Ali's awesome hair for her dress rehearsal of the church Christmas musical…
… and from the front…
First time in a booster and first time rocking the straw!
One of the greatest and best pictures of all time…
Not to be outdone by this one… from mommy's company's "winter open house " (PC for Christmas Party)
Ironically, despite all those hilarious and uplifting pics, I'm writing about a heavy subject, but a subject that none of us escapes.
I want to start off with an AWESOME quote from Pastor Randy Hill from Healing Heart Ministries in Hunting Beach, CA. Pastor Hill and I worked the annual remembrance service for Fairhaven Memorial Park two weeks ago. I led christmas carols and accompanied a soloist on Silent Night, while Pastor Hill gave the sermon. Here is the quote:
"Great grief is not a sign of poor faith."
It was nestled into the middle of a paragraph of thoughts that Pastor Hill was sharing, and it just jumped out "in bold print" (aurally speaking) at me. I approached him afterward to make sure I got it right, because it was so profound. I know I have written about grief before, and I seems like a distant memory at this point, but unfortunately grief itself is not a distant memory.
Christmas remains bittersweet. Ali picked out a pair of fabulous socks to put in Bella's stocking today. Going into the baby aisle at the store and looking at the cute little girl socks and reaching up and picking the ones Ali wanted caused pangs of pain in my chest. There remains the duality of grief and joy, ever-present. Missing Bella and delighting in Ali and Julian - simultaneously.
I was greatly comforted by this quote. It reminded me that the game is not to try to use some strategy to avoid grief; grief is unavoidable. It reminded me that grief and faith don't necessarily have any relationship, direct or inverse. It ISN'T true that "the more faith you have, the less you'll grieve." And… It's also NOT true that "the more faith you have, the more you'll grieve." They're just not related at all.
I think people who think that they have faith and yet find themselves beset by grief may be confused by their own despair… like it's a sign of weakness in their faith armor or something. This is when the dreaded and useless "Shoulds" can kick in. Like, "I don't understand, I should be feeling better, after all (my loved one) is in a better place." or the flip side, "What's the matter with me? I shouldn't be so selfish and upset, (my loved one) is with God now."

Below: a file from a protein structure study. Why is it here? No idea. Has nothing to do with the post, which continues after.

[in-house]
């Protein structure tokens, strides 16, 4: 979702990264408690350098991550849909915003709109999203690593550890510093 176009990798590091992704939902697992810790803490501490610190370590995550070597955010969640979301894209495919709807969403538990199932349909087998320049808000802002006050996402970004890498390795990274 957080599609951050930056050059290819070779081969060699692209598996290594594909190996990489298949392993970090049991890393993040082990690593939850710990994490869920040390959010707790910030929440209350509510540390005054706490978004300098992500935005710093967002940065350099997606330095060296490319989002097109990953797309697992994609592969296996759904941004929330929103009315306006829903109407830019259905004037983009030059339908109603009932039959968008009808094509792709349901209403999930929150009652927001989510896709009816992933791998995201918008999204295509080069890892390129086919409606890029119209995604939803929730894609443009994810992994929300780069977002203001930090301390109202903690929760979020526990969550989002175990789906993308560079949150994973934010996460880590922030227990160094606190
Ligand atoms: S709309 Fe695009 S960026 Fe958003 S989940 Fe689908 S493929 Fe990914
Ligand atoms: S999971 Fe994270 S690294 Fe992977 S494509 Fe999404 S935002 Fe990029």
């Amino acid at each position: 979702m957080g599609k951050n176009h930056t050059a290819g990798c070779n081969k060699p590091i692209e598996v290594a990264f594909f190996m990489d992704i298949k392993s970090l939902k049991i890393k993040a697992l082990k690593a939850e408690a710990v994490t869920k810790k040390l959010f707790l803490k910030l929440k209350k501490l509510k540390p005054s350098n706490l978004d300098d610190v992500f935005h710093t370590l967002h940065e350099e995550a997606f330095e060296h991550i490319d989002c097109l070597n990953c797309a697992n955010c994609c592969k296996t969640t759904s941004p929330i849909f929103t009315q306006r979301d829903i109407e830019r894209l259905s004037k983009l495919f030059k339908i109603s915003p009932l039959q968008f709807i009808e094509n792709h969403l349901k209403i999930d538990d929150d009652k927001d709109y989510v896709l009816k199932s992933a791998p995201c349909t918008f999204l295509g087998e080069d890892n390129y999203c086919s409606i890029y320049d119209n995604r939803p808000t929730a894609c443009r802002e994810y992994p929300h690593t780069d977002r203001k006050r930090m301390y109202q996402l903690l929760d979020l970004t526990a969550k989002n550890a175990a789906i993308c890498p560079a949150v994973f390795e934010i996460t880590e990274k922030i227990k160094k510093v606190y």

Or worse, once the shock of the loss wears off, we may feel worse than when we initially found out about the loss. Then what do we do? Is our faith slipping?
Circling back to Pastor Hill and the event where we met… it was a free community event in this beautiful old church that is built as a miniature cathedral… like totally to scale, but maybe only fits a couple of hundred people. The service was offered over two nights, and both nights, the church was packed; packed with people who had lost a loved one and needed to mourn over the holidays. Fairhaven Memorial Park, being as awesome as they are, has filled this need for 17 straight years now, and I felt really privileged to minister to so many people that I would otherwise never intersect with.
They had a "roll call" where you could fill out a form about your loved one, and they would read their name and the small details about them… like a micro-ulogy, and a family member could come up and collect an ornament to hang on your Christmas tree at home in remembrance of that person. I thought it was so sweet. When I asked the lady about the forms, she said, "Would you like me to fill one out for you?" (She didn't realize I was working there) and I said, "Yes." I gave her Bella's info, and when she asked me what did I want her to be remembered for, I replied, "for inspiring the world."
During the role call, my job was to play gentle instrumental guitar in the background. They told me it would be about 15 minutes, so I prepared a 3 song medley that is roughly that long. As I was playing, I heard Bella's name called, and the man reading recited what I asked them to say. The tears came as I played my guitar…
… know what song number 3 in the medley is?
"Bella's Song" began as an instrumental piece, and for a long time, I played it that way to Bella while she was still in the womb, and it was only with Ang's encouragement that I finally set lyrics to it, with her and Ali's help. So, it was a bittersweet moment to be playing her song while we remembered her… none of the people there knew who she was, and none of them knew the song I was playing, but she and I knew what was happening. The event coordinator who hired me for the service was very sweet; when the service was over, she walked right up to me with an ornament stretched out in front of her and gave me a big old hug. I really appreciated that acknowledgement. She knew my story, and while she didn't recognize the song, she recognized a daddy who was missing his little girl. A lot.
Great grief is not a sign of poor faith.
It's a sign of deep love.
Wear your grief proudly. Feel it deeply. You've earned it. You've risked it all and loved.
For if you haven't loved, you haven't lived.
Merry Christmas and God night.